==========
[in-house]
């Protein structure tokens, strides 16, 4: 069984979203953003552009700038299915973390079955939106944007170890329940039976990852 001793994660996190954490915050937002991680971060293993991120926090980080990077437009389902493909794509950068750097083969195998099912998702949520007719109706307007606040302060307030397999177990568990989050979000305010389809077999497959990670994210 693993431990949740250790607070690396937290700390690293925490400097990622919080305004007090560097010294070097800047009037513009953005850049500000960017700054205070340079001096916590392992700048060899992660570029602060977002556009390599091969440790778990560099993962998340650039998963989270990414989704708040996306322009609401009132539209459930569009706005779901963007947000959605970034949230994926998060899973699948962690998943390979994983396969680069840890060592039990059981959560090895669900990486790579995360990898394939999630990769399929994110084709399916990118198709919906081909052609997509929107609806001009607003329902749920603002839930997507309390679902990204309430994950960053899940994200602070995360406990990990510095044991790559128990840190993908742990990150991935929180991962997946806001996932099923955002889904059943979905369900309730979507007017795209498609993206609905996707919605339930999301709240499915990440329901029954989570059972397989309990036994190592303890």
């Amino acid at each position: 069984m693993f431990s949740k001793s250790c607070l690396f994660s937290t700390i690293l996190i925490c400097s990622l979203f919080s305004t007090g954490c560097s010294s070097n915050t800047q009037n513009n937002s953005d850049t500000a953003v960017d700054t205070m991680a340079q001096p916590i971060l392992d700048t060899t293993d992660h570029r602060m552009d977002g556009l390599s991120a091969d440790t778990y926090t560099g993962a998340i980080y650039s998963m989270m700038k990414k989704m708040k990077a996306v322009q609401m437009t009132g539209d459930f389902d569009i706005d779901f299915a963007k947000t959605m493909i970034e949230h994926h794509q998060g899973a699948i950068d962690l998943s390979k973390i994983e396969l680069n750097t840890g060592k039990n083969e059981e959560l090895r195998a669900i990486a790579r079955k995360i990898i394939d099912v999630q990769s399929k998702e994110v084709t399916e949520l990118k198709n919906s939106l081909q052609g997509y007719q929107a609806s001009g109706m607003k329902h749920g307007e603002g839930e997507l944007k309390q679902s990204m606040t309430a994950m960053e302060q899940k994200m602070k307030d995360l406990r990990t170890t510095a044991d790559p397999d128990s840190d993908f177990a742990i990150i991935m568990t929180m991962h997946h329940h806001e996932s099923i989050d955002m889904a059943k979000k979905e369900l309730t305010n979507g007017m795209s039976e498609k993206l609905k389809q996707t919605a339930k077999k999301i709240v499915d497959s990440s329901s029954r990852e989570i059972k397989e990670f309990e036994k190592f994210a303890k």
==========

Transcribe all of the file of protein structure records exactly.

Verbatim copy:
[in-house]
């Protein structure tokens, strides 16, 4: 069984979203953003552009700038299915973390079955939106944007170890329940039976990852 001793994660996190954490915050937002991680971060293993991120926090980080990077437009389902493909794509950068750097083969195998099912998702949520007719109706307007606040302060307030397999177990568990989050979000305010389809077999497959990670994210 693993431990949740250790607070690396937290700390690293925490400097990622919080305004007090560097010294070097800047009037513009953005850049500000960017700054205070340079001096916590392992700048060899992660570029602060977002556009390599091969440790778990560099993962998340650039998963989270990414989704708040996306322009609401009132539209459930569009706005779901963007947000959605970034949230994926998060899973699948962690998943390979994983396969680069840890060592039990059981959560090895669900990486790579995360990898394939999630990769399929994110084709399916990118198709919906081909052609997509929107609806001009607003329902749920603002839930997507309390679902990204309430994950960053899940994200602070995360406990990990510095044991790559128990840190993908742990990150991935929180991962997946806001996932099923955002889904059943979905369900309730979507007017795209498609993206609905996707919605339930999301709240499915990440329901029954989570059972397989309990036994190592303890």
């Amino acid at each position: 069984m693993f431990s949740k001793s250790c607070l690396f994660s937290t700390i690293l996190i925490c400097s990622l979203f919080s305004t007090g954490c560097s010294s070097n915050t800047q009037n513009n937002s953005d850049t500000a953003v960017d700054t205070m991680a340079q001096p916590i971060l392992d700048t060899t293993d992660h570029r602060m552009d977002g556009l390599s991120a091969d440790t778990y926090t560099g993962a998340i980080y650039s998963m989270m700038k990414k989704m708040k990077a996306v322009q609401m437009t009132g539209d459930f389902d569009i706005d779901f299915a963007k947000t959605m493909i970034e949230h994926h794509q998060g899973a699948i950068d962690l998943s390979k973390i994983e396969l680069n750097t840890g060592k039990n083969e059981e959560l090895r195998a669900i990486a790579r079955k995360i990898i394939d099912v999630q990769s399929k998702e994110v084709t399916e949520l990118k198709n919906s939106l081909q052609g997509y007719q929107a609806s001009g109706m607003k329902h749920g307007e603002g839930e997507l944007k309390q679902s990204m606040t309430a994950m960053e302060q899940k994200m602070k307030d995360l406990r990990t170890t510095a044991d790559p397999d128990s840190d993908f177990a742990i990150i991935m568990t929180m991962h997946h329940h806001e996932s099923i989050d955002m889904a059943k979000k979905e369900l309730t305010n979507g007017m795209s039976e498609k993206l609905k389809q996707t919605a339930k077999k999301i709240v499915d497959s990440s329901s029954r990852e989570i059972k397989e990670f309990e036994k190592f994210a303890k």